The signing of a memorandum of understanding to build a nuclear power plant in Dabaa in what would be Egypt’s first such facility, was one of the visit’s highlights. Russia is to contribute to the construction of the plant, and training its staff while conducting scientific research. This is not just about the construction of a nuclear power plant but the creation of an entire atomic energy sector in Egypt.
The sale of weaponry was not discussed out loud but Putin’s gift to Al-Sisi, an AK-47, also known as a Kalashnikov rifle, foreshadows a possible billion-dollar Russian deal to supply Egypt with weapons. Russia was the first country to sell weapons to Cairo after the 1952 Revolution, and remained Egypt’s main supplier of weapons until the 1973 war and the parting of ways. The hiccup with Washington does not mean Egypt is talking about a shift in its arms procurement strategy, but rather about weapons diversification. Why buy from just Walmart when you have all of Macy’s?
With the aforementioned agreements in order, Al-Sisi and Putin are also set to strike more deals within the forthcoming months, with plans to possibly create a free trade zone specifically for Russia — which will be named the Russian Industrial Zone — at the new Suez Canal.
On the diplomatic score, it was almost prophetic that both sides agreed on the importance of standing together to fight terrorism, for just a few days later Moscow was offering Cairo political and military assistance in the wake of the butchering of 21 Egyptians by Islamic State in Libya.
People might have looked at Putin’s visit as ordinary, one of the numerous routine diplomatic gestures that change nothing and mean little. That was not the case at all. The visit was the latest sign of a burgeoning of a major geo-political relationship, not just between the two countries, but between the two presidents who clearly hit it off, maybe because both have a military background. Putin endorsed Al-Sisi’s presidential candidacy, while Al-Sisi’s first visit to a non-Arab country since Morsi’s ouster was to Russia. Last week’s visit was Putin’s first to Egypt in a decade and in so doing, he became the first leader of a major power to visit Egypt since Al-Sisi became president in 2014.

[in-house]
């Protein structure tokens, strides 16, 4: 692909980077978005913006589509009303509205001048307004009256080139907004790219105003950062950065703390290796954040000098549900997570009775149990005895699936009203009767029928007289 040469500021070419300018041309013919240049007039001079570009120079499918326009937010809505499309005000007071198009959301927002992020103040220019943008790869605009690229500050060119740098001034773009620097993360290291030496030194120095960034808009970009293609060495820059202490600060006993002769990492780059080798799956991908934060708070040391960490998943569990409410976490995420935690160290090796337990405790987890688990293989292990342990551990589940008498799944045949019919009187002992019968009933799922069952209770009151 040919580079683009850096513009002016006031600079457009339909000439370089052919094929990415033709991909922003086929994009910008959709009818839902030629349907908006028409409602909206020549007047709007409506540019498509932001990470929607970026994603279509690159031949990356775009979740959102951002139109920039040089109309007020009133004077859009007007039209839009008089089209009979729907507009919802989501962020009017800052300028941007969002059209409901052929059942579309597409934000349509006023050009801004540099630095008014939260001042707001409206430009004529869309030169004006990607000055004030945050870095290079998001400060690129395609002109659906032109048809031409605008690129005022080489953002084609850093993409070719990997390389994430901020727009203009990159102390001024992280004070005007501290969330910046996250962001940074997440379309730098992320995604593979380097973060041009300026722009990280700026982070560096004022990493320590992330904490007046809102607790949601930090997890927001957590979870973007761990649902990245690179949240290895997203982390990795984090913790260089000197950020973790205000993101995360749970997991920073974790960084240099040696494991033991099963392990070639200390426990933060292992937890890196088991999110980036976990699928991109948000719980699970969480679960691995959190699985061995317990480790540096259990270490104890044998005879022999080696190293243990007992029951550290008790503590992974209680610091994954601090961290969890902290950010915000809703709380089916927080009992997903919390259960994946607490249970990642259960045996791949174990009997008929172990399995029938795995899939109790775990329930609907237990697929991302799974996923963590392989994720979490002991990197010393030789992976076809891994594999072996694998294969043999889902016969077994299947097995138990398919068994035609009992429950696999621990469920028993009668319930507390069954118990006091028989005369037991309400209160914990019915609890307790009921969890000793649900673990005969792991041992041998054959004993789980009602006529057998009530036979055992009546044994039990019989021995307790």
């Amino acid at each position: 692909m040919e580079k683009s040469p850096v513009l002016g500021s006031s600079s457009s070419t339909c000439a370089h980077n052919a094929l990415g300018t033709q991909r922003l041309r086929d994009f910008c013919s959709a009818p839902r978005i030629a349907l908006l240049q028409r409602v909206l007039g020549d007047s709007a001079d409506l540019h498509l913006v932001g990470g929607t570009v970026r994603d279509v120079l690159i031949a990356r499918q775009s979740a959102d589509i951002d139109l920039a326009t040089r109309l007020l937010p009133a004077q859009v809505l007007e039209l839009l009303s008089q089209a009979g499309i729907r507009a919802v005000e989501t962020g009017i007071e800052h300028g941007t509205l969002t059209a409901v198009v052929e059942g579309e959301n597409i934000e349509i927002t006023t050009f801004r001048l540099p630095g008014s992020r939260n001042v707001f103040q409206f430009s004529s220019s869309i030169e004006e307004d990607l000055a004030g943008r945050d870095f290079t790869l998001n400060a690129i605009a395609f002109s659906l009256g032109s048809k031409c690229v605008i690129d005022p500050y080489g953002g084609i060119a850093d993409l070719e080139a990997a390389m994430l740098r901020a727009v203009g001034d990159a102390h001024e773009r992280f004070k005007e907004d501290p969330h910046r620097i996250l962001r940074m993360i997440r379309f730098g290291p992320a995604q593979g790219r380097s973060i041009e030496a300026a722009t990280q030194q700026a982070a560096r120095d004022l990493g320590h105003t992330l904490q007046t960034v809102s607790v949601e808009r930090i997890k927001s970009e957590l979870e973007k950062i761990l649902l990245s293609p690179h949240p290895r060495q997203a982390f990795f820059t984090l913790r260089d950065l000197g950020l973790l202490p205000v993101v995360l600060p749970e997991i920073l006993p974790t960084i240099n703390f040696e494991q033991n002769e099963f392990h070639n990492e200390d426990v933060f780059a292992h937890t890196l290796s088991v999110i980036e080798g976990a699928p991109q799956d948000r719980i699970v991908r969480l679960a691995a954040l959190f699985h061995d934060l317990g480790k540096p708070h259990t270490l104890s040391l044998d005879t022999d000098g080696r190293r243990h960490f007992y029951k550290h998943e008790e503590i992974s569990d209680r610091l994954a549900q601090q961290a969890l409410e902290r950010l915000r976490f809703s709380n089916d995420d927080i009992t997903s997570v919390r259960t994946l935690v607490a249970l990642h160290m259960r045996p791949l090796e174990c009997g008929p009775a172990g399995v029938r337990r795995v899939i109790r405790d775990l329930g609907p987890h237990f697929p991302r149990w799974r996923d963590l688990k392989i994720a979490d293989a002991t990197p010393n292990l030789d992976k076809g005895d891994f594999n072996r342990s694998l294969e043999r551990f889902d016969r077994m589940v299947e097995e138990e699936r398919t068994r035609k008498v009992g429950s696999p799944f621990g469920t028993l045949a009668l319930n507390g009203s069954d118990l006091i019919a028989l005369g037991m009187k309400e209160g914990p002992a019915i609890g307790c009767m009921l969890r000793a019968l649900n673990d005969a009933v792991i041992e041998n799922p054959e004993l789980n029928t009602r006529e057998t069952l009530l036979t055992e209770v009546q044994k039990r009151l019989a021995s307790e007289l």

In his address to the nation, Al-Sisi referred to the strategic relations that bind Egypt and the United States. Egypt’s ties with the US should not be minimised, nor can they be. However, Putin’s visit should also demonstrate to the wider international audience that the foreign policies of Egypt and Russia will not be dictated by outsiders and that neither country is entirely beholden to the West, and that would include the US.
Alaa Abdel-Ghani is an affiliate professor, Faculty of Journalism, American University in Cairo.